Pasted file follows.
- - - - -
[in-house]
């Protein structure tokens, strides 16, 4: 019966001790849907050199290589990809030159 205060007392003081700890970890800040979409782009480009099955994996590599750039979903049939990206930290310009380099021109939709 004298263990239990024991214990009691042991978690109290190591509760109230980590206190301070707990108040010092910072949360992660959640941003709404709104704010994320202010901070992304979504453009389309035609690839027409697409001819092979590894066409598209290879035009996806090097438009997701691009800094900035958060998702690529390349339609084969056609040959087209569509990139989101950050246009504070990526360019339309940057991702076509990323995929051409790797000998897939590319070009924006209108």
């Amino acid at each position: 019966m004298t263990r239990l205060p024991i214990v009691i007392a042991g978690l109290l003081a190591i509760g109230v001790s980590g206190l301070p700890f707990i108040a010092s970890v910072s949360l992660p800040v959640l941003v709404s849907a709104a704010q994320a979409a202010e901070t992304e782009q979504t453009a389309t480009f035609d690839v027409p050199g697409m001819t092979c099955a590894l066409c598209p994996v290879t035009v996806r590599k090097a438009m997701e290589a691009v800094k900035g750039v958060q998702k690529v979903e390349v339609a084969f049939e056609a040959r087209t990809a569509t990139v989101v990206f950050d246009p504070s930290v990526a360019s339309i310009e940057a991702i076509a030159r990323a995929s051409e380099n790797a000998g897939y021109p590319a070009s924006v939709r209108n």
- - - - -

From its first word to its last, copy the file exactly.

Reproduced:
[in-house]
């Protein structure tokens, strides 16, 4: 019966001790849907050199290589990809030159 205060007392003081700890970890800040979409782009480009099955994996590599750039979903049939990206930290310009380099021109939709 004298263990239990024991214990009691042991978690109290190591509760109230980590206190301070707990108040010092910072949360992660959640941003709404709104704010994320202010901070992304979504453009389309035609690839027409697409001819092979590894066409598209290879035009996806090097438009997701691009800094900035958060998702690529390349339609084969056609040959087209569509990139989101950050246009504070990526360019339309940057991702076509990323995929051409790797000998897939590319070009924006209108």
């Amino acid at each position: 019966m004298t263990r239990l205060p024991i214990v009691i007392a042991g978690l109290l003081a190591i509760g109230v001790s980590g206190l301070p700890f707990i108040a010092s970890v910072s949360l992660p800040v959640l941003v709404s849907a709104a704010q994320a979409a202010e901070t992304e782009q979504t453009a389309t480009f035609d690839v027409p050199g697409m001819t092979c099955a590894l066409c598209p994996v290879t035009v996806r590599k090097a438009m997701e290589a691009v800094k900035g750039v958060q998702k690529v979903e390349v339609a084969f049939e056609a040959r087209t990809a569509t990139v989101v990206f950050d246009p504070s930290v990526a360019s339309i310009e940057a991702i076509a030159r990323a995929s051409e380099n790797a000998g897939y021109p590319a070009s924006v939709r209108n």